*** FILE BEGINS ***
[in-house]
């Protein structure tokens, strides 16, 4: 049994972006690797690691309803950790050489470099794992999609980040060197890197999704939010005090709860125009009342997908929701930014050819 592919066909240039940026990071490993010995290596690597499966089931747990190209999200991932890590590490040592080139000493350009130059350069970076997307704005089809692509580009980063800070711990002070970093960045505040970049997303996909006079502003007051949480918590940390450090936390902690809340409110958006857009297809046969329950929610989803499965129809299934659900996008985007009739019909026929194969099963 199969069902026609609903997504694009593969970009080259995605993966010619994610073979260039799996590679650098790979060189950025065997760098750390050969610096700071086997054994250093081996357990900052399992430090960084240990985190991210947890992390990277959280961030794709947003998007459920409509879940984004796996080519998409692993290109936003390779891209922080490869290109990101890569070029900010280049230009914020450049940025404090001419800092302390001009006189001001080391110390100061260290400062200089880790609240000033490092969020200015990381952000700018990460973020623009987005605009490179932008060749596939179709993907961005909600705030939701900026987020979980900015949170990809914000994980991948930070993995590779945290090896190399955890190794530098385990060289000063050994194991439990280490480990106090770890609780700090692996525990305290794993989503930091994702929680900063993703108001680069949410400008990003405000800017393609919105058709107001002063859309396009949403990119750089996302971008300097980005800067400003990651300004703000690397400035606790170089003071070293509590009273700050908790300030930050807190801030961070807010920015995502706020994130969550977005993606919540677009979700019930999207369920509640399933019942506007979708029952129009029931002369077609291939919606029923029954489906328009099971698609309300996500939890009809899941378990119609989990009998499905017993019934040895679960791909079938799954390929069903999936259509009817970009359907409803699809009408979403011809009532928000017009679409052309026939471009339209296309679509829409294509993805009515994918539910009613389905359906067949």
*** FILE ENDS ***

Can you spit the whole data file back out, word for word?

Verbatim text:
[in-house]
């Protein structure tokens, strides 16, 4: 049994972006690797690691309803950790050489470099794992999609980040060197890197999704939010005090709860125009009342997908929701930014050819 592919066909240039940026990071490993010995290596690597499966089931747990190209999200991932890590590490040592080139000493350009130059350069970076997307704005089809692509580009980063800070711990002070970093960045505040970049997303996909006079502003007051949480918590940390450090936390902690809340409110958006857009297809046969329950929610989803499965129809299934659900996008985007009739019909026929194969099963 199969069902026609609903997504694009593969970009080259995605993966010619994610073979260039799996590679650098790979060189950025065997760098750390050969610096700071086997054994250093081996357990900052399992430090960084240990985190991210947890992390990277959280961030794709947003998007459920409509879940984004796996080519998409692993290109936003390779891209922080490869290109990101890569070029900010280049230009914020450049940025404090001419800092302390001009006189001001080391110390100061260290400062200089880790609240000033490092969020200015990381952000700018990460973020623009987005605009490179932008060749596939179709993907961005909600705030939701900026987020979980900015949170990809914000994980991948930070993995590779945290090896190399955890190794530098385990060289000063050994194991439990280490480990106090770890609780700090692996525990305290794993989503930091994702929680900063993703108001680069949410400008990003405000800017393609919105058709107001002063859309396009949403990119750089996302971008300097980005800067400003990651300004703000690397400035606790170089003071070293509590009273700050908790300030930050807190801030961070807010920015995502706020994130969550977005993606919540677009979700019930999207369920509640399933019942506007979708029952129009029931002369077609291939919606029923029954489906328009099971698609309300996500939890009809899941378990119609989990009998499905017993019934040895679960791909079938799954390929069903999936259509009817970009359907409803699809009408979403011809009532928000017009679409052309026939471009339209296309679509829409294509993805009515994918539910009613389905359906067949």